Pessimist Schmessimist

I am not a pessimist. That is, I unconsciously look for and anticipate the bad things in life, and can find something negative in the best of days. But, I'm not a pessimist. Really! Okay...maybe a LITTLE. But it just sounds so DEPRESSING to be labeled a pessimist. No one likes a pessimist unless you're Woody Allen, and even then they only like you because you're supposed to be a genius, and are rich.

I don't want to be a pessimist. But this year on my birthday I was forced to come to terms with how bad I actually am. Let me tell you about my day.

For my birthday, Tim took the day off work to take care of the kids (who had off school for Yom Kippur). I slept in until 10:30, then got up and played with the WiiFit that Tim got me for my birthday. Daniel gave me an "extra long snuggle" when he saw me as my birthday gift (which is actually quite a treat from him since he doesn't usually like to do it, and it was all his idea so it was very sweet.) Emily gave me sundry colored pipe cleaner creations all day. (It was actually more like birthday week from her...I got crafts and rocks and whatever took her fancy all week long.) A little after noon we went to eat at Nifty Fifties so that I didn't have to cook. (Tim had wanted to make me a birthday dinner, the way I do for everyone else, which was a very sweet thought, but Tim can't cook much besides rice and hot dogs, and I had visions of me sitting in the living room, fighting the urge to just get up and do it myself while listening to the inevitable noises of chaos and frustration eminating from the kitchen. So, we went out instead.) After lunch, we went to the Franklin Mills outlet and bought winter coats for ourselves since we were already out that way, and then on the way home we stopped at Cold Stone Creamery and redeemed my free birthday ice cream coupon. I basically had a wonderful day spent with my favorite people in the world who all went out of their way to show me how much they love me.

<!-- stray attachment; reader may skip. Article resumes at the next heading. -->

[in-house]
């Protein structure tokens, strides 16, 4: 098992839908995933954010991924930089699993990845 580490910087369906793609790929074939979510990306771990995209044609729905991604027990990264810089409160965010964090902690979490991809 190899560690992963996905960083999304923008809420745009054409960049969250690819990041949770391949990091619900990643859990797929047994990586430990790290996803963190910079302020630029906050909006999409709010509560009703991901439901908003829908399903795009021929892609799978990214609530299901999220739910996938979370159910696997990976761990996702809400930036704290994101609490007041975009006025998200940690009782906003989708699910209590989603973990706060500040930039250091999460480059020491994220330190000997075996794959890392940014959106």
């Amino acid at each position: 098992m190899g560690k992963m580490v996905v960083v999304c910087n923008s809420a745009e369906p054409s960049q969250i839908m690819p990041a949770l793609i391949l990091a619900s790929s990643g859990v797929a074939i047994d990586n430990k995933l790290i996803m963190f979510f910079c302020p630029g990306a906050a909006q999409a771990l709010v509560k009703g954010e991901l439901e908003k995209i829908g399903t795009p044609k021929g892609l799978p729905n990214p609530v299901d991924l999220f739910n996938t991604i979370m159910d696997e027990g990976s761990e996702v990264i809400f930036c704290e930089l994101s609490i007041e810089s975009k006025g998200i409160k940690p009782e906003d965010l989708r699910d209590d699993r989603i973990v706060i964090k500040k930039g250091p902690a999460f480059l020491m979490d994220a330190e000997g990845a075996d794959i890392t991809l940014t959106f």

So, when I got home, you'd think I would have sighed in contentment and basked in the glow of my birthday treats, right?

No. I found some reason to be upset that I can't even remember anymore. Something about the kids and feeling like Tim wasn't helping. It didn't matter that Tim had spent the entire rest of the day giving me a break and letting me sleep, I was upset that he didn't get their milk, or whatever insubstantial thing it was. And then, an hour later, when Tim asked me if I'd enjoyed my day do you know what I did? I paused, and then said, "Yeah. I mean, this last part wasn't very nice, but besides that it was good."

Ingrate. Ingrate ingrate ingrate ingrate.

It wasn't until later, after the kids were in bed and it was just us on the sofa together, that I thought about what I was doing. What was wrong with me? Here I had this great husband who'd given me this great day, and these loving kids who were the joy of my life showing my how much they loved me, and I was focusing on this one little thing at the end of the day?

As I thought about it, I realized that I've done this sort of thing all my life. Give me a lousy day with one good thing in it, and I will see it as a lousy day. Give me a great day with just one lousy thing in it...and I will see it as a lousy day. What kind of way is that to live? And yet, I have enough powers of self-analasis to know why I do that. It was ingrained in me from as early as I can remember.

My family wasn't what one would call particularly affectionate. We loved each other in our fashion, as long as it didn't involve words or physical contact in any way. It was something rather deduced than expressed. From my mother this has never been a problem. I can blame her incapability of outward affection on her Scottish lineage and know at the same time that she loves me. I have never doubted this, because I can just tell...something about how she reacts, the tone of her voice, the little things show me how she feels.